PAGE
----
Anthany Kaden v. Daryl Slykhuis, et al



Download PDF
United States Court of Appeals FOR THE EIGHTH CIRCUIT ___________ No. 10-2751 ___________ Anthany Kaden, * * Appellant, * * Appeal from the United States v. * District Court for the District * of South Dakota. Daryl Slykhuis, Warden, * South Dakota State Penitentiary; * [PUBLISHED] Samantha Stobbe, Unit * Coordinator (Ret.); SCO D * Ewer, Mailroom; Gina Butterworth, * Secretary for the Warden's Office, * * Appellees. * ___________ Submitted: June 16, 2011 Filed: August 25, 2011 ___________ Before LOKEN, BEAM, and GRUENDER, Circuit Judges. ___________ PER CURIAM. Anthany Kaden is an inmate at the South Dakota State Penitentiary (SDSP) who alleges, pursuant to 42 U.S.C. § 1983, that the warden, the warden's secretary, the unit coordinator, and a mailroom employee violated the First Amendment when Kaden received notice that a magazine he had ordered was rejected from the mailroom because it was too violent. Kaden alleges that all of the named parties were Appellate Case: 10-2751 Page: 1 Date Filed: 08/25/2011 Entry ID: 3822195 involved in denying his grievance about failing to receive the magazine in question, and seeks damages and the right to receive the magazine. The magistrate judge recommended dismissing the case prior to service, see 28 U.S.C. §§ 1915 and 1915A, finding that SDSP's regulation governing mail censorship was valid, and concluding that Kaden did not sufficiently allege in his complaint that the rejected publication fell outside the regulation. Kaden objected to the report and recommendation. In his objections, Kaden identified the magazine as "Shonen Jump," described by Kaden as "a Japanese Comic Book" which depicts cartoons that children watch on television. He further alleged that SDSP officials did not explain why the publication was rejected under the regulation. Kaden asserted that the prison allowed other magazines that depict violence, including "WWE, Guns and Ammo, Karate, Football Weekly and Boxing." Kaden also stated that the prison allowed other inmates to receive materials which facilitated the creation of violent roleplaying games. In the penultimate paragraph of his objections to the report and recommendation, Kaden asked that his objections be treated as an amendment to his original § 1983 petition. The district court adopted the magistrate judge's report and dismissed the case, stating that as a matter of law, Kaden failed to show that the rejection of his requested comic book rose to the level of a constitutional violation. Kaden argues that it is at least plausible that denial of the comic book violated the First Amendment and that the district court should have at least required defendants to answer. See Ashcroft v. Iqbal, 129 S. Ct. 1937, 1949 (2009) (holding that complaint must contain sufficient plausible factual matter to state a claim for relief on its face). We review this issue de novo. Moore v. Sims, 200 F.3d 1170, 1171 (8th Cir. 2000) (per curiam). In addition to the allegations in the original complaint, we will construe a prisoner plaintiff's objections to the magistrate judge's report as a motion -2- Appellate Case: 10-2751 Page: 2 Date Filed: 08/25/2011 Entry ID: 3822195 for leave to amend the original complaint. Thornton v. Phillips Cnty., Ark., 240 F.3d 728, 729 (8th Cir. 2001) (per curiam). While prisoners retain their constitutional rights, limitations may be placed on the exercise of those rights because of the needs of the penal system. Turner v. Safley, 482 U.S. 78, 84-85 (1987). Constitutional claims that would normally receive strict scrutiny are evaluated under a lesser standard of scrutiny in the prison setting. Id. at 89. Accordingly, prison officials may lawfully censor prison mail that is detrimental to the security, good order and discipline of the institution. Thornburgh v. Abbott, 490 U.S. 401, 404 (1989). The mail policy must advance "a legitimate penological interest[]." Id. at 413 (quotation omitted). To decide whether a particular policy advances such an interest, we must consider (1) whether there is a rational connection between the regulation and a neutral and legitimate governmental interest; (2) whether alternative means exist for the inmates to exercise their constitutional rights; (3) the impact of accommodating that right on other inmates and prison personnel; and (4) whether reasonable alternatives to the regulation exist. Safley, 482 U.S. at 89-90. Generally speaking, a prison regulation restricting incoming mail deemed likely to incite violence "is related to the institutional needs of maintaining a controlled and secure environment among the prison population." Murphy v. Mo. Dep't of Corr., 372 F.3d 979, 986 (8th Cir. 2004). However, if a valid prison regulation is applied to particular mail items in such a way as to negate the legitimate penological interest, the regulation may be unconstitutional as applied to those items. Id. Before censoring materials, prison authorities must review the content of each particular item received. Id. On appeal, we must independently review the evidence to determine whether SDSP's decision to apply the regulation and withhold Kaden's magazine was an "exaggerated response to prison concerns" and therefore unconstitutional as applied. Williams v. Brimeyer, 116 F.3d 351, 354 (8th Cir. 1997) (quotation omitted). -3- Appellate Case: 10-2751 Page: 3 Date Filed: 08/25/2011 Entry ID: 3822195 Accepting as true Kaden's allegations, including the additional details provided in his objections to the magistrate judge's report and recommendation, we find that these allegations were sufficient to plausibly state a claim under § 1983. At this extremely early stage of the litigation, there is a reasonable inference that SDSP's policy was unconstitutionally applied to the censored publication. See Iqbal, 129 S. Ct. at 1949 ("A claim has facial plausibility when the plaintiff pleads factual content that allows the court to draw the reasonable inference that the defendant is liable for the misconduct alleged."). Kaden's suit was dismissed before SDSP officials were required to answer the complaint, let alone to advance evidence that might help us decipher whether SDSP's decision to apply the violent- prison-mail regulation to this publication was appropriate, or an exaggerated response to prison concerns. Accordingly, we reverse and remand for further consideration of the validity of SDSP's regulation as applied to the publication at issue. ______________________________ -4- Appellate Case: 10-2751 Page: 4 Date Filed: 08/25/2011 Entry ID: 3822195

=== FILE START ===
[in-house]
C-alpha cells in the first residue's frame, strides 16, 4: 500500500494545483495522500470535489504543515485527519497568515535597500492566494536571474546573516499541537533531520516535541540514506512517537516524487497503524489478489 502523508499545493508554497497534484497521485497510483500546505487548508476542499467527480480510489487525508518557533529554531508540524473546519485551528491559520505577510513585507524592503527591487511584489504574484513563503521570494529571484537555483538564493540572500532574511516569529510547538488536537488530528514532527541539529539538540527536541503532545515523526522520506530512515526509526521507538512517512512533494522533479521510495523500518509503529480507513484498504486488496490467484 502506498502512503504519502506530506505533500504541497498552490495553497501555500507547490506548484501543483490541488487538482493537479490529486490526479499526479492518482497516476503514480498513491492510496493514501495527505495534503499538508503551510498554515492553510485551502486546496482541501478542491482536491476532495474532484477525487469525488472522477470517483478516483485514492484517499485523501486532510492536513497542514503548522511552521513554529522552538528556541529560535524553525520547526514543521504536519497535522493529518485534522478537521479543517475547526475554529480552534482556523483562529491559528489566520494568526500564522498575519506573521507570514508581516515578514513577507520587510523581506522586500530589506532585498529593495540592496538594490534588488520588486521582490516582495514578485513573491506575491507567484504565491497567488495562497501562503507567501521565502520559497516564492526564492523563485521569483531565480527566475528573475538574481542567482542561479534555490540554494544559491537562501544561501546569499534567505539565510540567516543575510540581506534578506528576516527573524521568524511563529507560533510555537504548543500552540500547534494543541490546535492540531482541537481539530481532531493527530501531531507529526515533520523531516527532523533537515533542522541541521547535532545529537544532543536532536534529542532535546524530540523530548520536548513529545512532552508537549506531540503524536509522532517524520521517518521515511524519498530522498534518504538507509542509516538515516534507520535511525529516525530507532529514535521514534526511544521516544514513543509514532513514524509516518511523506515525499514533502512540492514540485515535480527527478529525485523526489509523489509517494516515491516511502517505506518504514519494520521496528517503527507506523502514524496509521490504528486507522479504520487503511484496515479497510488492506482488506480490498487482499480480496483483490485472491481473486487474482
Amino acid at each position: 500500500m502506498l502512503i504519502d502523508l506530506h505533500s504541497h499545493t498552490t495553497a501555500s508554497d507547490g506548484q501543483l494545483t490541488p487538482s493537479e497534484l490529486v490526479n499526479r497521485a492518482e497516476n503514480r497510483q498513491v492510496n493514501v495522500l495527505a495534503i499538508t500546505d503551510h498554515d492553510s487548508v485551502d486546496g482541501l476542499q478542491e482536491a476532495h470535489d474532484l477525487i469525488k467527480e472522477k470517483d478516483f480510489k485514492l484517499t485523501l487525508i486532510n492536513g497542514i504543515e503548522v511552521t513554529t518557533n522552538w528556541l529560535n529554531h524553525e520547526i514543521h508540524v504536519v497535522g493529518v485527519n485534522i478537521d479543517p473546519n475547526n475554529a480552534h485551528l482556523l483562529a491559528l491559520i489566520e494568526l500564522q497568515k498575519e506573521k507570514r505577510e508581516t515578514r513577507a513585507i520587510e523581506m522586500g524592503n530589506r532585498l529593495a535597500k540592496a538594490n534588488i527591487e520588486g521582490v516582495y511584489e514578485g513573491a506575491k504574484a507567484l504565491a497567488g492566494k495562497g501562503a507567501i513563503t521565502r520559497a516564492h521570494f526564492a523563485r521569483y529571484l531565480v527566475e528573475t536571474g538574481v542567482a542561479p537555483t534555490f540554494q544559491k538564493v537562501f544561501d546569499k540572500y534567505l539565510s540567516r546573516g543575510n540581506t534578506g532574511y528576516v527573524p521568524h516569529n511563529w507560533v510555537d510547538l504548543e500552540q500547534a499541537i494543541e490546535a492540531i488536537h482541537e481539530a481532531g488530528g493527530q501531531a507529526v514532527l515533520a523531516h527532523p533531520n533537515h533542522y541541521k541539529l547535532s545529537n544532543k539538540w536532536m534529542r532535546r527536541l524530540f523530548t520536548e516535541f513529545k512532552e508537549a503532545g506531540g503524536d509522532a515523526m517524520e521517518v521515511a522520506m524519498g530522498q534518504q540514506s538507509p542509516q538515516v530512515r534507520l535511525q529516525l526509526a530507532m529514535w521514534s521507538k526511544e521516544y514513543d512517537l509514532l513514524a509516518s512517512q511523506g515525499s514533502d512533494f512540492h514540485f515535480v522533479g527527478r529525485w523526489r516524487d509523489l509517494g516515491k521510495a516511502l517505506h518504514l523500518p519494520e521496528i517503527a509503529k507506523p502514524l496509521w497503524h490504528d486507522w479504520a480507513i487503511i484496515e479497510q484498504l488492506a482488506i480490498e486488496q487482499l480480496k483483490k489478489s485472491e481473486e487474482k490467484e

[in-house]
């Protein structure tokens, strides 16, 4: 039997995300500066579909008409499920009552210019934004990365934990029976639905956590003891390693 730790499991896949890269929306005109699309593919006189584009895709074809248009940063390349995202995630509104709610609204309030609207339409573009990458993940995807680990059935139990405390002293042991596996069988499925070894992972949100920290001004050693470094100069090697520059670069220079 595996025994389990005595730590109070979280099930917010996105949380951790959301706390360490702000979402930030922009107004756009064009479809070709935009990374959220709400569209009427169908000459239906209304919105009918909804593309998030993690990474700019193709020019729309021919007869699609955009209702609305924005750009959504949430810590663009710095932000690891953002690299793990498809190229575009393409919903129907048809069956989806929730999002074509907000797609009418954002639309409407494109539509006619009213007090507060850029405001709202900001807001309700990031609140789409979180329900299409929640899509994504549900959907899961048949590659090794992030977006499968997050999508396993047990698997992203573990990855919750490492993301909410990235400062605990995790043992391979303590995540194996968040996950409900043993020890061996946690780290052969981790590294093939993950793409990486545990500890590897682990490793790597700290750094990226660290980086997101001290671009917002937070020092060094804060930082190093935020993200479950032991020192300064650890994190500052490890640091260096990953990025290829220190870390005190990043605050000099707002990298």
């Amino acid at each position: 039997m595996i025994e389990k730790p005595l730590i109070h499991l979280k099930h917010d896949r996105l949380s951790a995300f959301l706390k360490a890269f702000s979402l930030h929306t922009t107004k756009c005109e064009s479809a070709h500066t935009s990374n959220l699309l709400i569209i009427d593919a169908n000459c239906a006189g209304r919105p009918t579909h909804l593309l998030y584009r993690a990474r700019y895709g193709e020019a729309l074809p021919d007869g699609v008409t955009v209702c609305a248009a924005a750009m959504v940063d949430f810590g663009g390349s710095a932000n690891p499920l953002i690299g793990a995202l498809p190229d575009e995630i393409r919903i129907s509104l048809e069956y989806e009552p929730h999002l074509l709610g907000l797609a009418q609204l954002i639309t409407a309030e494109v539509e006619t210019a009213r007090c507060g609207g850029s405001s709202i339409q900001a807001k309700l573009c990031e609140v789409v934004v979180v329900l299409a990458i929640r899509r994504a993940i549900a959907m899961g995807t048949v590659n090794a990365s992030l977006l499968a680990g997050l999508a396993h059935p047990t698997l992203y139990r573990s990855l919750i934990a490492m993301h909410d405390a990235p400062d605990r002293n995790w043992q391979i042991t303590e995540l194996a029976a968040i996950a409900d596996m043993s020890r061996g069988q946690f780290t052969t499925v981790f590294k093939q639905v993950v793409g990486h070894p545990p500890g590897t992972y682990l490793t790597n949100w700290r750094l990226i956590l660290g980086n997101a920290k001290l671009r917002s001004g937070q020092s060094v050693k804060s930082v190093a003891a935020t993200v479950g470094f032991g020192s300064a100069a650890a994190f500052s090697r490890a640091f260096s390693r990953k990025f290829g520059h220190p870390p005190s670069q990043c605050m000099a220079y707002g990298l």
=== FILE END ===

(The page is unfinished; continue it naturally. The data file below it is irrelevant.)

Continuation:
Disclaimer: Justia Dockets & Filings provides public litigation records from the federal appellate and district courts. These filings and docket sheets should not be considered findings of fact or liability, nor do they necessarily reflect the view of Justia.

Why Is My Information Online?